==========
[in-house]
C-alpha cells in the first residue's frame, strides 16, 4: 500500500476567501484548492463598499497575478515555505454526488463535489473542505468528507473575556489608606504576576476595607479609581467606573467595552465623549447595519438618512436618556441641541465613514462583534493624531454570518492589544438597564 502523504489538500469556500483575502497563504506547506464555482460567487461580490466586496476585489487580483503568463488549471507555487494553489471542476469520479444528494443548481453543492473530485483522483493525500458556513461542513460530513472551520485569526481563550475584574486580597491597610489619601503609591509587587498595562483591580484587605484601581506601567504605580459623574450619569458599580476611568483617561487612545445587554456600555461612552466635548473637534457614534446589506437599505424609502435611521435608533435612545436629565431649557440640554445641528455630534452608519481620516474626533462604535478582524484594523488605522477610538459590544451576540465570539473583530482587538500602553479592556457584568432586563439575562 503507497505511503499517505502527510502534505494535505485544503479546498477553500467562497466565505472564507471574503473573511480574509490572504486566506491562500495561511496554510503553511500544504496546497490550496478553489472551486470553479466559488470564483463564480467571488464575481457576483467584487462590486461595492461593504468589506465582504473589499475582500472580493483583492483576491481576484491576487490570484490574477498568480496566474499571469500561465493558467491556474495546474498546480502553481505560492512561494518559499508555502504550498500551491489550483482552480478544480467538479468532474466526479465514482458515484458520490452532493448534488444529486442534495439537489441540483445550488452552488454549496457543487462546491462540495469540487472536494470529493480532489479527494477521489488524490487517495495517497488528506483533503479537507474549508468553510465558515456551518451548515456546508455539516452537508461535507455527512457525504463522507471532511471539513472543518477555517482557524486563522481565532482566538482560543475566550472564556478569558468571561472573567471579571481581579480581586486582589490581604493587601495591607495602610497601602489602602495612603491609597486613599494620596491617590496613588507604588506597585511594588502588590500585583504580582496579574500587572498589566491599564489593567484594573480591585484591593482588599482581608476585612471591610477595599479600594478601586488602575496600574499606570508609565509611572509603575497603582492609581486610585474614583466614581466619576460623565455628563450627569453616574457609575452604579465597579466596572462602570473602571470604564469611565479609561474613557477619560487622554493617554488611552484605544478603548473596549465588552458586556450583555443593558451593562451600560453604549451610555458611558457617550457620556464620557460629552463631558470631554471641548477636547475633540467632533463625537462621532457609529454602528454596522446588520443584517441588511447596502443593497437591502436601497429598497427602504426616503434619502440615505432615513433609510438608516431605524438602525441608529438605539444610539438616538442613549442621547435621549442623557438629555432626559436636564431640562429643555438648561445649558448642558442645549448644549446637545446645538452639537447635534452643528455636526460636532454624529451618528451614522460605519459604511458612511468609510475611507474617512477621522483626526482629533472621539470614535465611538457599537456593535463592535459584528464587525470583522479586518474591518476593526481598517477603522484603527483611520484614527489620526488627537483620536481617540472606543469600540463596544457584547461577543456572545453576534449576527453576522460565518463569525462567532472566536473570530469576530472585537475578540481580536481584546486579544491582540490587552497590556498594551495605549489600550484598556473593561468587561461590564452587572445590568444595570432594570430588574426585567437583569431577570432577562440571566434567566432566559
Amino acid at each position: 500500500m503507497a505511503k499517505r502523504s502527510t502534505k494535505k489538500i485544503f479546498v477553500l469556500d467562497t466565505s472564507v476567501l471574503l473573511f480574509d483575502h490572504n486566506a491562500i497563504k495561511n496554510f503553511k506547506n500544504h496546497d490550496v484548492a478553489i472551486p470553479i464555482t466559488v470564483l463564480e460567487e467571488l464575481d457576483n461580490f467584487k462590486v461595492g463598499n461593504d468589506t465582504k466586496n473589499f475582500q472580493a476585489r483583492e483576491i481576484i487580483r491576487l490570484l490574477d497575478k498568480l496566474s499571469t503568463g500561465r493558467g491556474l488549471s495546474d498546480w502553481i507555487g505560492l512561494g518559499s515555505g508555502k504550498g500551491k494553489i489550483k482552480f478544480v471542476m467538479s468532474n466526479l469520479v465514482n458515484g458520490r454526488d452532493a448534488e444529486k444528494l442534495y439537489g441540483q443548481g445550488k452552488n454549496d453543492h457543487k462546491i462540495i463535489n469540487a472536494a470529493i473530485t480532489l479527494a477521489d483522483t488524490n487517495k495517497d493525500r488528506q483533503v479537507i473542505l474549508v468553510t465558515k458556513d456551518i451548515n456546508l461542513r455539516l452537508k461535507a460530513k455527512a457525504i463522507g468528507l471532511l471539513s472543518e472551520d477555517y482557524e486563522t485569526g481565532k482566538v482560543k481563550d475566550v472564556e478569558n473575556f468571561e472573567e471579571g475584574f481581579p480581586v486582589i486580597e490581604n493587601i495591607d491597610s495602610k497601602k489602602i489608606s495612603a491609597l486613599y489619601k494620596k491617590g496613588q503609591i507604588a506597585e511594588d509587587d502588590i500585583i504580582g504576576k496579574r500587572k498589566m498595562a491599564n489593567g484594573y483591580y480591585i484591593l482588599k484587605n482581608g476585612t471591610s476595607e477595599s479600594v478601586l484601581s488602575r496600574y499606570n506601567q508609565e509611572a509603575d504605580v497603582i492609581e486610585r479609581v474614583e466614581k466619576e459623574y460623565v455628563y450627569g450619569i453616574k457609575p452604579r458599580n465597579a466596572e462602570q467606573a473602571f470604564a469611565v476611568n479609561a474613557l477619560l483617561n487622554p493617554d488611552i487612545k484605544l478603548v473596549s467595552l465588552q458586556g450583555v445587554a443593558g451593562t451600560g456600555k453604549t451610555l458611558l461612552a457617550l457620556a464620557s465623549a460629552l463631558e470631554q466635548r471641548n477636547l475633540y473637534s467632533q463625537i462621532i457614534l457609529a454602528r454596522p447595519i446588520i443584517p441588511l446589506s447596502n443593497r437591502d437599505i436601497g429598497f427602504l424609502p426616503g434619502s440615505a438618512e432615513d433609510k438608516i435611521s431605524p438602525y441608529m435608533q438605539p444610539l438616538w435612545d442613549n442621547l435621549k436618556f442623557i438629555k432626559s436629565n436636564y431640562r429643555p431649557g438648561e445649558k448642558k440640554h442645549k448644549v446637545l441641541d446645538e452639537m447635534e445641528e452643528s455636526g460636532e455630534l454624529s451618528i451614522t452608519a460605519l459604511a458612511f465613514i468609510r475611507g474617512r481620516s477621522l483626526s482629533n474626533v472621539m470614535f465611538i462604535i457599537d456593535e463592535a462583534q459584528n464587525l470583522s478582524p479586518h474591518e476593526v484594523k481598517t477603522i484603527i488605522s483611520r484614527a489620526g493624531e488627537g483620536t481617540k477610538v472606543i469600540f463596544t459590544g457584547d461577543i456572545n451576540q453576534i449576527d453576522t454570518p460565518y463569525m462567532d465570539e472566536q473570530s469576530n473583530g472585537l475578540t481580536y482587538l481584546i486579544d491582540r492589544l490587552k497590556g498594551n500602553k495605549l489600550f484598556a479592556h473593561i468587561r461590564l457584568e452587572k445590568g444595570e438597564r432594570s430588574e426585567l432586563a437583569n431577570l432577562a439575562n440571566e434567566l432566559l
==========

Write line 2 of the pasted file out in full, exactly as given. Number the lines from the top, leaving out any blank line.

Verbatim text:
C-alpha cells in the first residue's frame, strides 16, 4: 500500500476567501484548492463598499497575478515555505454526488463535489473542505468528507473575556489608606504576576476595607479609581467606573467595552465623549447595519438618512436618556441641541465613514462583534493624531454570518492589544438597564 502523504489538500469556500483575502497563504506547506464555482460567487461580490466586496476585489487580483503568463488549471507555487494553489471542476469520479444528494443548481453543492473530485483522483493525500458556513461542513460530513472551520485569526481563550475584574486580597491597610489619601503609591509587587498595562483591580484587605484601581506601567504605580459623574450619569458599580476611568483617561487612545445587554456600555461612552466635548473637534457614534446589506437599505424609502435611521435608533435612545436629565431649557440640554445641528455630534452608519481620516474626533462604535478582524484594523488605522477610538459590544451576540465570539473583530482587538500602553479592556457584568432586563439575562 503507497505511503499517505502527510502534505494535505485544503479546498477553500467562497466565505472564507471574503473573511480574509490572504486566506491562500495561511496554510503553511500544504496546497490550496478553489472551486470553479466559488470564483463564480467571488464575481457576483467584487462590486461595492461593504468589506465582504473589499475582500472580493483583492483576491481576484491576487490570484490574477498568480496566474499571469500561465493558467491556474495546474498546480502553481505560492512561494518559499508555502504550498500551491489550483482552480478544480467538479468532474466526479465514482458515484458520490452532493448534488444529486442534495439537489441540483445550488452552488454549496457543487462546491462540495469540487472536494470529493480532489479527494477521489488524490487517495495517497488528506483533503479537507474549508468553510465558515456551518451548515456546508455539516452537508461535507455527512457525504463522507471532511471539513472543518477555517482557524486563522481565532482566538482560543475566550472564556478569558468571561472573567471579571481581579480581586486582589490581604493587601495591607495602610497601602489602602495612603491609597486613599494620596491617590496613588507604588506597585511594588502588590500585583504580582496579574500587572498589566491599564489593567484594573480591585484591593482588599482581608476585612471591610477595599479600594478601586488602575496600574499606570508609565509611572509603575497603582492609581486610585474614583466614581466619576460623565455628563450627569453616574457609575452604579465597579466596572462602570473602571470604564469611565479609561474613557477619560487622554493617554488611552484605544478603548473596549465588552458586556450583555443593558451593562451600560453604549451610555458611558457617550457620556464620557460629552463631558470631554471641548477636547475633540467632533463625537462621532457609529454602528454596522446588520443584517441588511447596502443593497437591502436601497429598497427602504426616503434619502440615505432615513433609510438608516431605524438602525441608529438605539444610539438616538442613549442621547435621549442623557438629555432626559436636564431640562429643555438648561445649558448642558442645549448644549446637545446645538452639537447635534452643528455636526460636532454624529451618528451614522460605519459604511458612511468609510475611507474617512477621522483626526482629533472621539470614535465611538457599537456593535463592535459584528464587525470583522479586518474591518476593526481598517477603522484603527483611520484614527489620526488627537483620536481617540472606543469600540463596544457584547461577543456572545453576534449576527453576522460565518463569525462567532472566536473570530469576530472585537475578540481580536481584546486579544491582540490587552497590556498594551495605549489600550484598556473593561468587561461590564452587572445590568444595570432594570430588574426585567437583569431577570432577562440571566434567566432566559